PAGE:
Time in Turin

We spent almost a whole meal laughing as we read our 1963 Collins Italian Phrase Book that we took to Turin this past weekend. It was so old fashioned. When was smoking cigarettes banned on flights we wondered reading 'Steward, have you any cigarettes?' (Camerierie, ha delle sigarette) Did anyone actually say: 'This is a rum go' and 'That's the giddy limit'. Or 'I have two pairs of socks to mend'. There are so many phrases that are no use now.

Time warp continued in the magnificent Automobile Museum. Remember the Dave Clark Five's 'Catch us if you can' album? No? Well perhaps the car that features on the sleeve is more memorable. It's a 1964 Jaguar E Type Series I OTS. We loved the psychedelic paint job on an actual 2CV . One of us travelled overland to Afghanistan in one and has the photos – hard copy in an album – to prove it. The 2CV stopped being produced in 1990.

We went on the history of cinema museum and more remembering. This time it was 'reel to reel' film, turning knobs manually on cameras, seeing a poster for a film we'd seen years ago.

The fun of a short get-a-way break is that step back from the day to day and see what happens. We didn't deliberately go to Turin to look back to the past but that turned out to be a bit of a theme, in some ways not surprising as Turin has a long history, and we enjoyed our time exploring aspects of it.

There's a lot of research suggesting that 'we all need to unplug now and then! In fact, we come back better able to perform when we allow adequate breaks'. So did I actually 'unplug'? Of course it depends on what you mean. With my smartphone in hand I was able to ditch the 1963 phrase book in favour of an automatic translation of Italian/English and hear the correct pronunciation. I had my steps automatically counted. (Why?) I could take photos/videos to send instantly to family (they like to keep tabs on me), have a route to destination planned for us with recommended stuff on the way and stay in touch with 'breaking news'. So I was definitely plugged in to the present – but differently from during a work day.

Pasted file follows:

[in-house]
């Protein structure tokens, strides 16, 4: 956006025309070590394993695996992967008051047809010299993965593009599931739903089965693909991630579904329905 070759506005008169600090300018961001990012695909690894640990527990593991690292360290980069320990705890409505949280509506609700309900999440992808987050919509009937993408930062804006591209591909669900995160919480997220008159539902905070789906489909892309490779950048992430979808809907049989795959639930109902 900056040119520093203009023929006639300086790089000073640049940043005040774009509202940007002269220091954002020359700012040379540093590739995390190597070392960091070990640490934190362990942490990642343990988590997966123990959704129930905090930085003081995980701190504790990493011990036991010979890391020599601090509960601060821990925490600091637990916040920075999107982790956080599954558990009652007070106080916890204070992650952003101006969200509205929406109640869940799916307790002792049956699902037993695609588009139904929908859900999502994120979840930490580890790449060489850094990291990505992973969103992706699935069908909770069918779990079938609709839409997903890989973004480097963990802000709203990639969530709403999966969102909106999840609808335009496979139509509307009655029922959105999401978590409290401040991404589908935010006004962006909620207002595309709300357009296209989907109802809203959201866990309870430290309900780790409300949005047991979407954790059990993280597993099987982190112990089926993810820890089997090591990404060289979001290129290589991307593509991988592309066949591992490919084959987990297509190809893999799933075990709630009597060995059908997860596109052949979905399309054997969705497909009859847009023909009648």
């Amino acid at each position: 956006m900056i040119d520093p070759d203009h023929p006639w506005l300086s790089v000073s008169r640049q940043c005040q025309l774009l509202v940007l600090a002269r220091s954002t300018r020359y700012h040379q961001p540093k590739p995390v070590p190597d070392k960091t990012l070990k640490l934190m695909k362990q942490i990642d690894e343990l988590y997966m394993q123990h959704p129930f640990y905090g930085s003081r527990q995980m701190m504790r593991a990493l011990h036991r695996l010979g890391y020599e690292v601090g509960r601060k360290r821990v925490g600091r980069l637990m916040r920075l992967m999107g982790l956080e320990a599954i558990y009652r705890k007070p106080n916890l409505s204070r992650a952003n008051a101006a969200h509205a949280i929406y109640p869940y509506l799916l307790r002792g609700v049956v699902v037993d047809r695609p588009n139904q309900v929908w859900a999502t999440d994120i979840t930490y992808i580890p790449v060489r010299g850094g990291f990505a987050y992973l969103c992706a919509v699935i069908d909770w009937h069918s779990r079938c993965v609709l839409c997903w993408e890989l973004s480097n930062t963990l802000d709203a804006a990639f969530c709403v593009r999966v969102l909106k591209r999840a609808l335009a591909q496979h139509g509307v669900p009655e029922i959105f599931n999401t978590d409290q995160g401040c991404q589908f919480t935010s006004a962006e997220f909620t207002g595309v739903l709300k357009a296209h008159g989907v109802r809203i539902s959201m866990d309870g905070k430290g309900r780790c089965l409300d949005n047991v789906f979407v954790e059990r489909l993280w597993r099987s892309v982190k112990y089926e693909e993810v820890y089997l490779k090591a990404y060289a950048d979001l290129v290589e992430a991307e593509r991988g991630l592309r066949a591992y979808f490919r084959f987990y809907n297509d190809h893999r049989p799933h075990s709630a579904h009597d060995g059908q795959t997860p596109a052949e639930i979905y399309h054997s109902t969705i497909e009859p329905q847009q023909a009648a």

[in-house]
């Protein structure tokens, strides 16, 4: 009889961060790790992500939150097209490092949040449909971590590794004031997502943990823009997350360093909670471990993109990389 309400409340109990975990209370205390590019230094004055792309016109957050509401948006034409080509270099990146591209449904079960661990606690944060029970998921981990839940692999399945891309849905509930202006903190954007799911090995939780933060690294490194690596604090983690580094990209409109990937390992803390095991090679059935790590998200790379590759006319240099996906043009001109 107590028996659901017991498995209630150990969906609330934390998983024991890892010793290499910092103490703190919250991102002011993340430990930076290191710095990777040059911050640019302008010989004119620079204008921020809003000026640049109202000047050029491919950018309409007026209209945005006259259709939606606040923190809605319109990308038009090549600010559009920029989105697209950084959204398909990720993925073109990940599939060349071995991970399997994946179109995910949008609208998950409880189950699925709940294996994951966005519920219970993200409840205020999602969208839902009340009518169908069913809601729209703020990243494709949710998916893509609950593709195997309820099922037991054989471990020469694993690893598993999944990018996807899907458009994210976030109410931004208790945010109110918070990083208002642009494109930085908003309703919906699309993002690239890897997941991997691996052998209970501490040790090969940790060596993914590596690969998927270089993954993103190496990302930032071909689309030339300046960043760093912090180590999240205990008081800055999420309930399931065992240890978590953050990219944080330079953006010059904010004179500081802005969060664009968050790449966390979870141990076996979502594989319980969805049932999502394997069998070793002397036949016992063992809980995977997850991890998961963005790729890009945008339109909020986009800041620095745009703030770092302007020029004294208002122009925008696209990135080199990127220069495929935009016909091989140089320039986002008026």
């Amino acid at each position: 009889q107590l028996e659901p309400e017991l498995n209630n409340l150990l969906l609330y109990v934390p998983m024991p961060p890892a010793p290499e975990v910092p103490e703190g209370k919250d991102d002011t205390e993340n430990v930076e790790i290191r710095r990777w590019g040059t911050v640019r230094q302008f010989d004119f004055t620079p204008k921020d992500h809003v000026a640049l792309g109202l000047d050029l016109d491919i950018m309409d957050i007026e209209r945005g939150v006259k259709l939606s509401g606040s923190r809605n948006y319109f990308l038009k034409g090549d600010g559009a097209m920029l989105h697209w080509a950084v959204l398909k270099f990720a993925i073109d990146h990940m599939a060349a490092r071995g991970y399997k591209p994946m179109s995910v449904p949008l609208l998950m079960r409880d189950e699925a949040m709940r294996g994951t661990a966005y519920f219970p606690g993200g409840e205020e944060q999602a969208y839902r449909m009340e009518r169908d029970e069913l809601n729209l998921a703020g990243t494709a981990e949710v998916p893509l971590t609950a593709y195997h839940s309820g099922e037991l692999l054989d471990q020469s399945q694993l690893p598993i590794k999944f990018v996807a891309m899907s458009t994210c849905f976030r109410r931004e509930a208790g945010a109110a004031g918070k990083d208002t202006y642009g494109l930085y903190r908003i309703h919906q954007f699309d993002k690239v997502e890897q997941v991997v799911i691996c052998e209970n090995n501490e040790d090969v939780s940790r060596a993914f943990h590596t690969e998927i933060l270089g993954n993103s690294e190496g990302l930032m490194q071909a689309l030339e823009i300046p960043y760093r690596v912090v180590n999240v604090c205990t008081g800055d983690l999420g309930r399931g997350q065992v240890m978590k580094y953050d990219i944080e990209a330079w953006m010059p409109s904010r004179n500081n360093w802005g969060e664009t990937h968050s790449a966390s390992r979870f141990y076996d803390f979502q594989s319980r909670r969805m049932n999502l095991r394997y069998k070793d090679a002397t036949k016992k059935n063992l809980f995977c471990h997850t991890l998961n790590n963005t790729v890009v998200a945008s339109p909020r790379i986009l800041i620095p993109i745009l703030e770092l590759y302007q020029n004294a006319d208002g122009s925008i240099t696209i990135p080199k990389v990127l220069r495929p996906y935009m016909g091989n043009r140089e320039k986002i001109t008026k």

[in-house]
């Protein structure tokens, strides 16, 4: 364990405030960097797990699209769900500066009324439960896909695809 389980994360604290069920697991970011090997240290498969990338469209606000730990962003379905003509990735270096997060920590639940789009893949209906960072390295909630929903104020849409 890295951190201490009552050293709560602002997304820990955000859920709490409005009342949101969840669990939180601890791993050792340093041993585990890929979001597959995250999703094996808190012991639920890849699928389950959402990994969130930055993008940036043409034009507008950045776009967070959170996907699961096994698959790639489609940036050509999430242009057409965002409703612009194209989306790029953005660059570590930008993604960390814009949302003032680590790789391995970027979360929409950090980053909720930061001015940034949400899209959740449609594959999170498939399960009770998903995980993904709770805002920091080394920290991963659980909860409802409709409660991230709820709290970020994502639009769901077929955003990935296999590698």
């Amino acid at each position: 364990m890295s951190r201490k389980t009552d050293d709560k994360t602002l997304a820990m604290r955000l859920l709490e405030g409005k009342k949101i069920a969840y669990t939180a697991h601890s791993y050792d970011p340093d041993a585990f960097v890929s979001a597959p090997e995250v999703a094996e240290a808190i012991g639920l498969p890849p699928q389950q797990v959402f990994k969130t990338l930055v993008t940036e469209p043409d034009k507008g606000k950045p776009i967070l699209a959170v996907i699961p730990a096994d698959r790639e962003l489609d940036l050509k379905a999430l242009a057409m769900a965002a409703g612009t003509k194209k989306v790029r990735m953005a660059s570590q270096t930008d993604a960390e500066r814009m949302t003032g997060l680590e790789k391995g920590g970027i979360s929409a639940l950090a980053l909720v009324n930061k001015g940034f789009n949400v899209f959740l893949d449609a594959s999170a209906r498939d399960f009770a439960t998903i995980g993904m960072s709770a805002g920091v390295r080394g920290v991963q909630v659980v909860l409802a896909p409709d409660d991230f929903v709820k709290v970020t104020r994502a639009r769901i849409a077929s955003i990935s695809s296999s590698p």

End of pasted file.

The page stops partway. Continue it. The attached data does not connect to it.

The structured workday and the load of stuff to deal with that it brings is what characterizes 'work' for me. I wasn't doing less in Turin, I was doing differently. I hadn't taken my work computer or phone. I could stop and watch street performers, sit and eat lunch without a keyboard in front of me, wander along the river bank admiring rowers' skills (ok I know nothing about rowing technique but they looked good to me), amble through food markets and feel a whole different pace and time. I could argue that I still had 'meetings' scheduled (Matisse in the 10:00 a.m. slot), still commented on stuff – though not with an imposed time limit of 'by noon today', still complied with bureaucratic processes for example buying the correct ticket and standing in line to go to the top of the Mole Antonelliana tower, still searched for relevant information (what is bicerin)? But all of this was different from my work day content.

And right now I feel a whole lot better for the refreshing differences. I'm hoping I'll feel this good when I see how many email I have to respond to tomorrow and how much I have to comment on before 'close of play'. ('Play'!!??)

Do you think a breaks from the usual work routine are beneficial? Let me know.